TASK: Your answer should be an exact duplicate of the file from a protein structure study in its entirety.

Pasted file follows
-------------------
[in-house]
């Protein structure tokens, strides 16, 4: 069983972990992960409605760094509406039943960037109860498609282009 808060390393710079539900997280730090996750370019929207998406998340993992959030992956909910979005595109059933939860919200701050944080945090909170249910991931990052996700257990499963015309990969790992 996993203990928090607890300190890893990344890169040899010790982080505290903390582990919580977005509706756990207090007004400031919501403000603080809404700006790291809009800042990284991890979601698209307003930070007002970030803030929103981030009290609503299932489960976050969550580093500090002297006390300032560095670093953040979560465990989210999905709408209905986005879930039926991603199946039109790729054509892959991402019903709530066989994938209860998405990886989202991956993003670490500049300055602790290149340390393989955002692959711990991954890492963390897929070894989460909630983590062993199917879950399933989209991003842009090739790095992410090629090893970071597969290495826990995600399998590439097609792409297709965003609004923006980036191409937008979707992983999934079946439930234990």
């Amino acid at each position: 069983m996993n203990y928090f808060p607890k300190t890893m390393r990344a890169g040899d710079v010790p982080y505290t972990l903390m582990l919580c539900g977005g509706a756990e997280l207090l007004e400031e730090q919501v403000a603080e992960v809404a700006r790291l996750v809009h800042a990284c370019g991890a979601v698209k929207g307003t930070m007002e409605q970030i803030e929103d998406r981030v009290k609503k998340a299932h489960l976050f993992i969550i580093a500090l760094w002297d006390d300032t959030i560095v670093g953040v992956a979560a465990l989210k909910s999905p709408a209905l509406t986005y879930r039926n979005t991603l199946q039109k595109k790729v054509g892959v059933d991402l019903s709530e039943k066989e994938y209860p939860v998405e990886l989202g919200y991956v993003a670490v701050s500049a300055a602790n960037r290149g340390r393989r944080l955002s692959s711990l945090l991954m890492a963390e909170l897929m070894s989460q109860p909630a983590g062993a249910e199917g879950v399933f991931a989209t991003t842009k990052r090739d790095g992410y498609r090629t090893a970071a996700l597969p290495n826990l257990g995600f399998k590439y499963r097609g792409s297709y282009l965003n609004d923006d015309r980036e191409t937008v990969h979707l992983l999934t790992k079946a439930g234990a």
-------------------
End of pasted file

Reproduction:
[in-house]
């Protein structure tokens, strides 16, 4: 069983972990992960409605760094509406039943960037109860498609282009 808060390393710079539900997280730090996750370019929207998406998340993992959030992956909910979005595109059933939860919200701050944080945090909170249910991931990052996700257990499963015309990969790992 996993203990928090607890300190890893990344890169040899010790982080505290903390582990919580977005509706756990207090007004400031919501403000603080809404700006790291809009800042990284991890979601698209307003930070007002970030803030929103981030009290609503299932489960976050969550580093500090002297006390300032560095670093953040979560465990989210999905709408209905986005879930039926991603199946039109790729054509892959991402019903709530066989994938209860998405990886989202991956993003670490500049300055602790290149340390393989955002692959711990991954890492963390897929070894989460909630983590062993199917879950399933989209991003842009090739790095992410090629090893970071597969290495826990995600399998590439097609792409297709965003609004923006980036191409937008979707992983999934079946439930234990």
């Amino acid at each position: 069983m996993n203990y928090f808060p607890k300190t890893m390393r990344a890169g040899d710079v010790p982080y505290t972990l903390m582990l919580c539900g977005g509706a756990e997280l207090l007004e400031e730090q919501v403000a603080e992960v809404a700006r790291l996750v809009h800042a990284c370019g991890a979601v698209k929207g307003t930070m007002e409605q970030i803030e929103d998406r981030v009290k609503k998340a299932h489960l976050f993992i969550i580093a500090l760094w002297d006390d300032t959030i560095v670093g953040v992956a979560a465990l989210k909910s999905p709408a209905l509406t986005y879930r039926n979005t991603l199946q039109k595109k790729v054509g892959v059933d991402l019903s709530e039943k066989e994938y209860p939860v998405e990886l989202g919200y991956v993003a670490v701050s500049a300055a602790n960037r290149g340390r393989r944080l955002s692959s711990l945090l991954m890492a963390e909170l897929m070894s989460q109860p909630a983590g062993a249910e199917g879950v399933f991931a989209t991003t842009k990052r090739d790095g992410y498609r090629t090893a970071a996700l597969p290495n826990l257990g995600f399998k590439y499963r097609g792409s297709y282009l965003n609004d923006d015309r980036e191409t937008v990969h979707l992983l999934t790992k079946a439930g234990a």